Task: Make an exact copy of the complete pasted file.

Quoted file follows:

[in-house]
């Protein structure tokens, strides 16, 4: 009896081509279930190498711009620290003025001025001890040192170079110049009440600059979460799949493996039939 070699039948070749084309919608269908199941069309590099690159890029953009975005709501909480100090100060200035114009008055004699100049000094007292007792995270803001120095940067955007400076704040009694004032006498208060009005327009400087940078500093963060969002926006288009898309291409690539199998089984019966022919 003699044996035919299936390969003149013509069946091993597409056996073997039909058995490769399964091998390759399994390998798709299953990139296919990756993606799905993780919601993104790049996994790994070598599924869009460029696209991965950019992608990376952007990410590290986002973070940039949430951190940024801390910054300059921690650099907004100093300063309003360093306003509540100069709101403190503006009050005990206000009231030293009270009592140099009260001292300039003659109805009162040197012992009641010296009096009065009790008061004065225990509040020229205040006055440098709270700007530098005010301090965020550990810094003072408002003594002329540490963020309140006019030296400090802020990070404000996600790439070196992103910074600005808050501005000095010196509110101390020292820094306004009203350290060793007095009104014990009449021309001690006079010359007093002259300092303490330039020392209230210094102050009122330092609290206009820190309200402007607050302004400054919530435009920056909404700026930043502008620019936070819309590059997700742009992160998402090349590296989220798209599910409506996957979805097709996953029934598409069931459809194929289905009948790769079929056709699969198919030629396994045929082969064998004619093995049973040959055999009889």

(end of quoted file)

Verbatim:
[in-house]
């Protein structure tokens, strides 16, 4: 009896081509279930190498711009620290003025001025001890040192170079110049009440600059979460799949493996039939 070699039948070749084309919608269908199941069309590099690159890029953009975005709501909480100090100060200035114009008055004699100049000094007292007792995270803001120095940067955007400076704040009694004032006498208060009005327009400087940078500093963060969002926006288009898309291409690539199998089984019966022919 003699044996035919299936390969003149013509069946091993597409056996073997039909058995490769399964091998390759399994390998798709299953990139296919990756993606799905993780919601993104790049996994790994070598599924869009460029696209991965950019992608990376952007990410590290986002973070940039949430951190940024801390910054300059921690650099907004100093300063309003360093306003509540100069709101403190503006009050005990206000009231030293009270009592140099009260001292300039003659109805009162040197012992009641010296009096009065009790008061004065225990509040020229205040006055440098709270700007530098005010301090965020550990810094003072408002003594002329540490963020309140006019030296400090802020990070404000996600790439070196992103910074600005808050501005000095010196509110101390020292820094306004009203350290060793007095009104014990009449021309001690006079010359007093002259300092303490330039020392209230210094102050009122330092609290206009820190309200402007607050302004400054919530435009920056909404700026930043502008620019936070819309590059997700742009992160998402090349590296989220798209599910409506996957979805097709996953029934598409069931459809194929289905009948790769079929056709699969198919030629396994045929082969064998004619093995049973040959055999009889």